This paper very timely raises the issue of the price of liquidity. What sort of role do actuaries have to educate and inform people making very significant and potentially very expensive decisions given the price of liquidity?

Mr Keating: The individual certainly has a love of cash. What can you do about it? This is partly a question of consumer education. If you really want to bring it home in a hurry, when a cash ISA matures, you should just say “Had you put this in National Savings it would have been with worth this much more”. Or you can choose whatever your favourite alternate is. Will people go that way? Probably not. You can probably affect some at the margin.

Mr K. B. Donaldson, F.I.A.: Regarding your last question on money creation, Martin Wolf, chief economist at the Financial Times, got some publicity earlier this year. He suggested money creation is too valuable to be left to the banks and should be taken back by the government. I cannot see that happening for a very long time. You cite Professor Werner in your paper. He also has some interesting ideas on reshaping money creation and disabling the banks from making certain fairly sweeping types of investment. I wondered where you were on money creation or whether or not you think that the current system is the least bad.

Mr Keating: Money creation generates seigniorage, which was a huge topic of discussion at the time of the creation of the euro. Do we really want to allow seigniorage to be captured by the banking system or by a non-official body? That is what the question really comes down to.

The answer is we should be prepared to tolerate money creation outside of the banking system because it is distributed money creation. If these were unitary banks just with a head office in London and no distribution capacity across the country, it would probably be a very different kettle of fish.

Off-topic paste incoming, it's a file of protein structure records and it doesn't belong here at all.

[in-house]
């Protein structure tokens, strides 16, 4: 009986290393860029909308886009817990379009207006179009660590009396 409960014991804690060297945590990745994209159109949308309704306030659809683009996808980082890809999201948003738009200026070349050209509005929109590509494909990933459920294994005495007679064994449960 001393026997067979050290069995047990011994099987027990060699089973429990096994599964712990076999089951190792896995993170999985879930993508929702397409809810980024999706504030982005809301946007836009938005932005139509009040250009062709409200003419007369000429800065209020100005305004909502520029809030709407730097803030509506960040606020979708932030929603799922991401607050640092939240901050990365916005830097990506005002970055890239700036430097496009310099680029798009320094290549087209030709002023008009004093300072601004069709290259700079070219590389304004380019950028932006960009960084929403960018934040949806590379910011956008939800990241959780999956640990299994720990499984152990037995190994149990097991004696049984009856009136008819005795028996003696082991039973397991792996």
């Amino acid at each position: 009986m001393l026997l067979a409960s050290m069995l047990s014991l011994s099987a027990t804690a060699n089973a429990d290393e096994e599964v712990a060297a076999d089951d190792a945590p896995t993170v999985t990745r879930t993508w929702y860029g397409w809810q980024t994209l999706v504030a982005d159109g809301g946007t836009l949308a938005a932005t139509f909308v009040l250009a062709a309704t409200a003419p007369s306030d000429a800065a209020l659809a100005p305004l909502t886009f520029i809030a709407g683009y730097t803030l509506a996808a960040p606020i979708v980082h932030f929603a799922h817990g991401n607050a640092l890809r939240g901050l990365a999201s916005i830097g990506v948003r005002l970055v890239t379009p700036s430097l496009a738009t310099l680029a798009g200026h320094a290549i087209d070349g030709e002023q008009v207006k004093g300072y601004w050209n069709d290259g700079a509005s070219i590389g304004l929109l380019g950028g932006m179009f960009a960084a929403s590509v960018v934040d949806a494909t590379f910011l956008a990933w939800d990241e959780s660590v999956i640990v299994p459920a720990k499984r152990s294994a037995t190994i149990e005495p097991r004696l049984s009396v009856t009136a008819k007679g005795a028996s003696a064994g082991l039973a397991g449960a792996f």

As long as this is legal tender, valid in payment of taxes, then it is probably okay. You cannot have bodies creating a separate unit of account. The function of money that matters more than any other is money as a unit of account. All of the others follow from that.

If you allow money creation in a way where you lose the seigniorage and you begin to damage the value and the consistency of money as a unit of account, then you have a problem.

Would I allow something like Bitcoins to be called money? No. Could Scotland have used the pound sterling as its currency? Yes. There is nothing that the Bank of England could have done about it, nor should there have been any reason for the Bank of England to worry about it.

The Chairman: One could argue that money is whatever enough people agreed to be a medium of exchange. If enough people agreed for a Bitcoin to be a medium of exchange, then it is money until it breaks down.

Mr Keating: Money has to possess all of the properties, not just one. What you are describing there is a partial money, a quasi-money.

Mr Spain: The problem I have with mark-to-market for long-term entities is that short-term movements just do not give anything like a reliable estimate of what is going to happen over 10 or 15 years, or longer.

That leads me to conclude that the discount rate which we have been using as a mechanism for over 200 years has probably passed its sell by date. It is the sort of thing which liquidity premium would never come into, you just could not say “Add 0.2%. We have done it. We have solved the problem”.

We should be looking at forward projection and taking into account projected cash flows, assets and liabilities stochastically as intelligently as we can and no longer, at least in a DB environment, just looking at mark-to-market and 1½%.

When index-linked gilts were first issued something like 30 years ago, I cannot remember anybody saying “We expect yields to go negative”, which is what happened.

We need to rethink not just in terms of liquidity but everything else. We have to change what we do as a profession.

The Chairman: I have a lot of sympathy with those views. It triggers another question. Mr Wilson talked about the impact of liquidity regulation. Also, what one wonders about is the impact of unintended consequences of other regulation.

For example, if you mandate annuity funds to invest only in a very certain pre-prescribed type of asset, does that unintentionally have impact on the liquidity aspects of everything you can and cannot invest in? Is that something that had been thought about prior to the regulations coming in place?

Mr Keating: I will come back first on Mr Spain’s point about mark-to-market. There is nothing intrinsically wrong with mark-to-market if those market prices reflect fundamental values. The problem is that they do not. The reason is that those securities which are most liquid are those which are furthest from fundamental value. They are those which are most prone also to herding and all sorts of momentum effects.